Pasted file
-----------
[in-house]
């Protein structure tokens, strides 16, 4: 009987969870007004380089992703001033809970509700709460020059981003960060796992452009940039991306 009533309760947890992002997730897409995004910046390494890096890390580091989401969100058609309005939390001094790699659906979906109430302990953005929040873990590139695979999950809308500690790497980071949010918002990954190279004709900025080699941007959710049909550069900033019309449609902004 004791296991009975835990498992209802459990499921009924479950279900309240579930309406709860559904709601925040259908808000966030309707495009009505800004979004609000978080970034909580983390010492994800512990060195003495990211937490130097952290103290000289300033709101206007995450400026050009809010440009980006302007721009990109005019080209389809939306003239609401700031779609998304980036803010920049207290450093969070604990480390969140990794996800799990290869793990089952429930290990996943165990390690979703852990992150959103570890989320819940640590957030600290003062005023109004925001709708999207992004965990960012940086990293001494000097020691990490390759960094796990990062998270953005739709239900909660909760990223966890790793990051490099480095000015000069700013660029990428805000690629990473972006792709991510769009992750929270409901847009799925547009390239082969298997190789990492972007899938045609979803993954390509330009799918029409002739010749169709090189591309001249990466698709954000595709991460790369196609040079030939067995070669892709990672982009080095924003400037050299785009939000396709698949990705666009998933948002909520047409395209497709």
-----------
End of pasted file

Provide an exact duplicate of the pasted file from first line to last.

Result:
[in-house]
């Protein structure tokens, strides 16, 4: 009987969870007004380089992703001033809970509700709460020059981003960060796992452009940039991306 009533309760947890992002997730897409995004910046390494890096890390580091989401969100058609309005939390001094790699659906979906109430302990953005929040873990590139695979999950809308500690790497980071949010918002990954190279004709900025080699941007959710049909550069900033019309449609902004 004791296991009975835990498992209802459990499921009924479950279900309240579930309406709860559904709601925040259908808000966030309707495009009505800004979004609000978080970034909580983390010492994800512990060195003495990211937490130097952290103290000289300033709101206007995450400026050009809010440009980006302007721009990109005019080209389809939306003239609401700031779609998304980036803010920049207290450093969070604990480390969140990794996800799990290869793990089952429930290990996943165990390690979703852990992150959103570890989320819940640590957030600290003062005023109004925001709708999207992004965990960012940086990293001494000097020691990490390759960094796990990062998270953005739709239900909660909760990223966890790793990051490099480095000015000069700013660029990428805000690629990473972006792709991510769009992750929270409901847009799925547009390239082969298997190789990492972007899938045609979803993954390509330009799918029409002739010749169709090189591309001249990466698709954000595709991460790369196609040079030939067995070669892709990672982009080095924003400037050299785009939000396709698949990705666009998933948002909520047409395209497709």